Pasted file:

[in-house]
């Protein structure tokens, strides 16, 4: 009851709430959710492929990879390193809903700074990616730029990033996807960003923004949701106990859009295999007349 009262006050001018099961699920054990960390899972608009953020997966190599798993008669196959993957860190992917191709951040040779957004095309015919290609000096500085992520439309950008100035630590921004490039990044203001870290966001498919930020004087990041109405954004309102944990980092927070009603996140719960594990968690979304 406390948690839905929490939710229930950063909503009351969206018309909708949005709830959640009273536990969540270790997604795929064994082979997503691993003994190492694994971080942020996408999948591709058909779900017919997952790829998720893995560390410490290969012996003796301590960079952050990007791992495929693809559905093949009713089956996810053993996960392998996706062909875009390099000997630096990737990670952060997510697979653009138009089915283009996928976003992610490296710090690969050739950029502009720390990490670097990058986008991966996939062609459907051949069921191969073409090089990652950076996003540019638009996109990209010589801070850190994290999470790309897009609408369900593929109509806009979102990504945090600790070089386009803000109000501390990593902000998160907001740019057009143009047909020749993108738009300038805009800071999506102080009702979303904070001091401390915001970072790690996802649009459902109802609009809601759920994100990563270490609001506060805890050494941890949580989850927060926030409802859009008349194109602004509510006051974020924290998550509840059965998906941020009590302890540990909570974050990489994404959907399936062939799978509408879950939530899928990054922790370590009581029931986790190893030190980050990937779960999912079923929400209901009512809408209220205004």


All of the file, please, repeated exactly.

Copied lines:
[in-house]
């Protein structure tokens, strides 16, 4: 009851709430959710492929990879390193809903700074990616730029990033996807960003923004949701106990859009295999007349 009262006050001018099961699920054990960390899972608009953020997966190599798993008669196959993957860190992917191709951040040779957004095309015919290609000096500085992520439309950008100035630590921004490039990044203001870290966001498919930020004087990041109405954004309102944990980092927070009603996140719960594990968690979304 406390948690839905929490939710229930950063909503009351969206018309909708949005709830959640009273536990969540270790997604795929064994082979997503691993003994190492694994971080942020996408999948591709058909779900017919997952790829998720893995560390410490290969012996003796301590960079952050990007791992495929693809559905093949009713089956996810053993996960392998996706062909875009390099000997630096990737990670952060997510697979653009138009089915283009996928976003992610490296710090690969050739950029502009720390990490670097990058986008991966996939062609459907051949069921191969073409090089990652950076996003540019638009996109990209010589801070850190994290999470790309897009609408369900593929109509806009979102990504945090600790070089386009803000109000501390990593902000998160907001740019057009143009047909020749993108738009300038805009800071999506102080009702979303904070001091401390915001970072790690996802649009459902109802609009809601759920994100990563270490609001506060805890050494941890949580989850927060926030409802859009008349194109602004509510006051974020924290998550509840059965998906941020009590302890540990909570974050990489994404959907399936062939799978509408879950939530899928990054922790370590009581029931986790190893030190980050990937779960999912079923929400209901009512809408209220205004």